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The Character of Causation: Investigating the Impact of Character, Knowledge, and Desire on Causal Attributions

Sytsma, Justin (2019) The Character of Causation: Investigating the Impact of Character, Knowledge, and Desire on Causal Attributions. [Preprint]

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Abstract

There is a growing consensus that norms matter for ordinary causal attributions. This has important implications for philosophical debates over actual causation. Many hold that theories of actual causation should coincide with ordinary causal attributions, yet those attributions often diverge from the theories when norms are involved. There remains substantive debate about why norms matter for causal attributions, however. In this paper, I consider two competing explanations—Alicke’s bias view, which holds that the impact of norms reflects systematic error (suggesting that ordinary causal attributions should be ignored in the philosophical debates), and our responsibility view, which holds that the impact of norms reflects the appropriate application of the ordinary concept of causation (suggesting that philosophical accounts are not analyzing the ordinary concept). I investigate one key difference between these views: the bias view, but not the responsibility view, predicts that “peripheral features” of the agents in causal scenarios—features that are irrelevant to appropriately assessing responsibility for an outcome, such as general character—will also impact ordinary causal attributions. These competing predictions are tested for two different types of scenarios. I find that information about an agent’s character does not impact causal attributions on its own. Rather, when character shows an effect it works through inferences to relevant features of the agent. In one scenario this involves inferences to the agent’s knowledge of the likely result of her action and her desire to bring about that result, with information about knowledge and desire each showing an independent effect on causal attributions.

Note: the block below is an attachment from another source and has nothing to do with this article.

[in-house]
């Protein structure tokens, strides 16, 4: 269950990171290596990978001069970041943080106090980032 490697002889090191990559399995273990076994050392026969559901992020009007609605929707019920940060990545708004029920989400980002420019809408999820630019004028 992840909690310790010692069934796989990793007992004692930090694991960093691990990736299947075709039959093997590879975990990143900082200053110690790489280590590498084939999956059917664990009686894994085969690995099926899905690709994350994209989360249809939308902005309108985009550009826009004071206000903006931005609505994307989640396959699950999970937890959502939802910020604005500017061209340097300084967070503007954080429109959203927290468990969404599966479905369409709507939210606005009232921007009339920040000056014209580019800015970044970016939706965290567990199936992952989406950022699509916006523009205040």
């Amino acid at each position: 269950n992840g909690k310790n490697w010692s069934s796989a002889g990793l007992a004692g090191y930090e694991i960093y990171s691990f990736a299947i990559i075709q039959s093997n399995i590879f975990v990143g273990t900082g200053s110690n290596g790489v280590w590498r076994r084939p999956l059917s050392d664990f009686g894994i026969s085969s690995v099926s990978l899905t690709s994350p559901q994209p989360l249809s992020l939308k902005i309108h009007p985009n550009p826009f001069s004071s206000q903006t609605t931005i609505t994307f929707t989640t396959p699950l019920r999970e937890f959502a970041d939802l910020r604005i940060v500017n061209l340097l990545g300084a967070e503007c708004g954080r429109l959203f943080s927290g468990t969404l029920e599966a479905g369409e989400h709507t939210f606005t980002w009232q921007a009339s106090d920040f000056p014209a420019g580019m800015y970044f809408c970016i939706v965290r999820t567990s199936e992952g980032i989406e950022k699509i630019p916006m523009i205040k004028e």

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Item Type: Preprint
Creators:
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Sytsma, Justin
Keywords: Causation, Actual Causation, Causal Attributions, Debunking, Bias, Responsibility, Experimental Philosophy
Subjects: General Issues > Causation
Specific Sciences > Psychology
Depositing User: Justin Sytsma
Date Deposited: 22 Dec 2019 18:38
Last Modified: 28 Dec 2019 14:39
Item ID: 16739
Subjects: General Issues > Causation
Specific Sciences > Psychology
Date: 20 December 2019
URI: http://philsci-archive.pitt.edu/id/eprint/16739

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